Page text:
BEIJING (AP) — Participation in snow and ice sports is growing in China, putting the country on track to meet a key goal included in its bid to host the 2022 Winter Olympics in Beijing, a prominent International Olympic Committee member said Wednesday.

IOC member Juan Antonio Samaranch Jr., who oversees preparations for the Beijing Games, said more than 200 million Chinese “have engaged in ice and snow activities” in the five years since the Chinese capital became the first city to win the rights to host both the summer and winter Olympic games.

"We welcome these news," Samaranch said at an online news conference. “It means Beijing 2022 is approaching its objective of engaging 300 million Chinese people in winter sports.”

Beijing hosted the Summer Olympics in 2008 and easily won its bid to host the 2022 winter games, despite the relative unfamiliarity of most Chinese with skiing, skating and ice hockey. A lack of mountain slopes and natural snow require that sledding and sliding events be held far from the city, with a newly built high-speed rail line providing access.

Still, China plans to compete in every event.

“A few years ago, we had almost no history in about one-third of the Winter Olympic sports," Chinese Olympic Committee vice president Ni Huizhong said at Wednesday’s event. “We only started these sports a few years ago, and through scientific training methods, we are achieving the goal."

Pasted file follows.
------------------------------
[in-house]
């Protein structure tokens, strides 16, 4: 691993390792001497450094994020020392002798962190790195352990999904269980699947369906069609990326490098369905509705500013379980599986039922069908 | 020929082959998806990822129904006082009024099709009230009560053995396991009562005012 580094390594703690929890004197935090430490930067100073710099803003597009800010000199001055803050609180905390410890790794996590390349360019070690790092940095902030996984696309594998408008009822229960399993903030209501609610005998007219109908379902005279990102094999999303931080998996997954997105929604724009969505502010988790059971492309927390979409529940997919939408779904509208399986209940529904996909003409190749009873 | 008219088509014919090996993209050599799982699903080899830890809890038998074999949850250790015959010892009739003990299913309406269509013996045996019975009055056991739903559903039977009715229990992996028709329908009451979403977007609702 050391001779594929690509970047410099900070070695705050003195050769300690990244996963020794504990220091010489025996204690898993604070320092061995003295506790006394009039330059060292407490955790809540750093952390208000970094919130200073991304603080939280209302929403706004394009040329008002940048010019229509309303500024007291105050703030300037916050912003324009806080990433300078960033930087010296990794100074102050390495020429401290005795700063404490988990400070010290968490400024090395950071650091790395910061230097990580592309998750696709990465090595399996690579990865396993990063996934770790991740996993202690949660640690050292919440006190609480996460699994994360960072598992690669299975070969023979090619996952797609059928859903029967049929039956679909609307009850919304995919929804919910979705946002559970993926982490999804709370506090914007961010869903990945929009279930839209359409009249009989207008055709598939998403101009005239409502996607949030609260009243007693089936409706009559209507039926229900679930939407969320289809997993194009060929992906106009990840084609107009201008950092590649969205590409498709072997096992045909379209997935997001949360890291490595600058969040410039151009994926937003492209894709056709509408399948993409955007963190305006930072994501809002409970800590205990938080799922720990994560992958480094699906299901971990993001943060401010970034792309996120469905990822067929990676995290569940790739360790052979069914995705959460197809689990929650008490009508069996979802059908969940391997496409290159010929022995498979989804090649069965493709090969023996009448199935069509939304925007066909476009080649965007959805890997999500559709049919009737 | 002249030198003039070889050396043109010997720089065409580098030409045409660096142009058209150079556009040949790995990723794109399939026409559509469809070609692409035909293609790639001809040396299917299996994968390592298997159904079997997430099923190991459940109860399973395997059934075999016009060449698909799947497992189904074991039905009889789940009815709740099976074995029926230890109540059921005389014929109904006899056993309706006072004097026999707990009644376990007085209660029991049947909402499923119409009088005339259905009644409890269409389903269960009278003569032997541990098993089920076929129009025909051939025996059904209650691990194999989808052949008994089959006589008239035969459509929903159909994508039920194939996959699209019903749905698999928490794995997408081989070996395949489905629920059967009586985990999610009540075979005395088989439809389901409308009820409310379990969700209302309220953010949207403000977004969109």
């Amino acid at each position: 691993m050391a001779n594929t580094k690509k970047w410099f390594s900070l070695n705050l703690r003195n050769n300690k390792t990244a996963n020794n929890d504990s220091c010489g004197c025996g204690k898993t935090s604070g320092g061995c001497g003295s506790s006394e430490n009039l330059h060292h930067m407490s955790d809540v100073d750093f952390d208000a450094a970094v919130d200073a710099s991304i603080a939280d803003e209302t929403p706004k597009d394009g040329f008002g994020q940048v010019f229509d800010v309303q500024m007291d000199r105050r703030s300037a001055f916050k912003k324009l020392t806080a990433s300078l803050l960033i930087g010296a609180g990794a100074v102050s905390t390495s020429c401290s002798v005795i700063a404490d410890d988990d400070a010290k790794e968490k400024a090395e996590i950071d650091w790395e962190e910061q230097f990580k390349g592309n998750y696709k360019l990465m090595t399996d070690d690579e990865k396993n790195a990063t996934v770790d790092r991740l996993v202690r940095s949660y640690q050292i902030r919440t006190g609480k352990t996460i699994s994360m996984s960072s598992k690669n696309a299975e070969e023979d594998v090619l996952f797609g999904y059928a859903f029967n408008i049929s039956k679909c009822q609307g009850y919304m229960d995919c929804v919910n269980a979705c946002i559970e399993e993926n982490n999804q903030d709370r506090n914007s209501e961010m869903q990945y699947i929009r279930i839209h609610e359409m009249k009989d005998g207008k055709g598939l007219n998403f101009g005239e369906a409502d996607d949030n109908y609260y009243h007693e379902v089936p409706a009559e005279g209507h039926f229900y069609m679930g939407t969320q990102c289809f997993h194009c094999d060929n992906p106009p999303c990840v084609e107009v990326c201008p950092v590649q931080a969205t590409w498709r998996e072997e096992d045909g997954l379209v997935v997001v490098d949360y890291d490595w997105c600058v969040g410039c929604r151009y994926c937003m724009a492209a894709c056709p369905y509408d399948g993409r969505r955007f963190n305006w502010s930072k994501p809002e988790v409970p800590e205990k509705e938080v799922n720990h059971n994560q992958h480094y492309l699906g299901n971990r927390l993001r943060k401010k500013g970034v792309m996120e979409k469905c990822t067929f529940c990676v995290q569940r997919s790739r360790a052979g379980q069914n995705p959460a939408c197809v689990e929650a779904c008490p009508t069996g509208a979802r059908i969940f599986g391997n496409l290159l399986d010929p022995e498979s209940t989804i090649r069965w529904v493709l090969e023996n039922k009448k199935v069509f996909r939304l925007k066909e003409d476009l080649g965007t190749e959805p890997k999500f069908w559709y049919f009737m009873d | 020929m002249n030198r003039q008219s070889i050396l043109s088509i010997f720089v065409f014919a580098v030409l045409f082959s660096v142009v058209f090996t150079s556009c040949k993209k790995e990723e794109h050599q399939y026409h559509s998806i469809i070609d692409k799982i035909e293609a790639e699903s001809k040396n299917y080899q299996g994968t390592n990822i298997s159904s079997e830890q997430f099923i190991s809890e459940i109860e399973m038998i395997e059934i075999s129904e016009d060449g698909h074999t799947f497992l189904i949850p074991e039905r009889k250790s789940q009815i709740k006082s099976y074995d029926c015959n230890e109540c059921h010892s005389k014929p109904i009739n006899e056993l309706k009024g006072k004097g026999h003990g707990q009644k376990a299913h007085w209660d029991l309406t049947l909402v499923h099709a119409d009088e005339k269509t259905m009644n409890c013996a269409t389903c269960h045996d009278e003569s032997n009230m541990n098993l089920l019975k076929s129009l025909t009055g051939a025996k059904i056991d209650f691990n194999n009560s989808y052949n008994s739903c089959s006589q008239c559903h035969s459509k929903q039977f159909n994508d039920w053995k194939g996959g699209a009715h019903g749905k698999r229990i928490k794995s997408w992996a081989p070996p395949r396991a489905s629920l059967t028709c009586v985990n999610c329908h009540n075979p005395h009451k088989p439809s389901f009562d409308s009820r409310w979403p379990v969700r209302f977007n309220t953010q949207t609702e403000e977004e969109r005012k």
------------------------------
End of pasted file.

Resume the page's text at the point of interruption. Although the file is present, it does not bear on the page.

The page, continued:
Less easily resolved are accusations that Beijing is unfit to host because of the ruling Communist Party's persecution of political opponents and ethnic minorities.

China's detention of more than 1 million Uyghurs and other Muslims has been a particular focus of outrage, countered by Beijing's claim that it was only providing job training and eliminating radicalism.

While Beijing and its outlying districts have largely completed construction on venues for the games, activists and foreign politicians have pushed for a boycott because of human rights abuses.

The U.S. State Department has said it was talking with allies about China’s human rights record and how to handle the games, which open on Feb. 4, 2022, just six months after the postponed Summer Olympics in Tokyo are to end.


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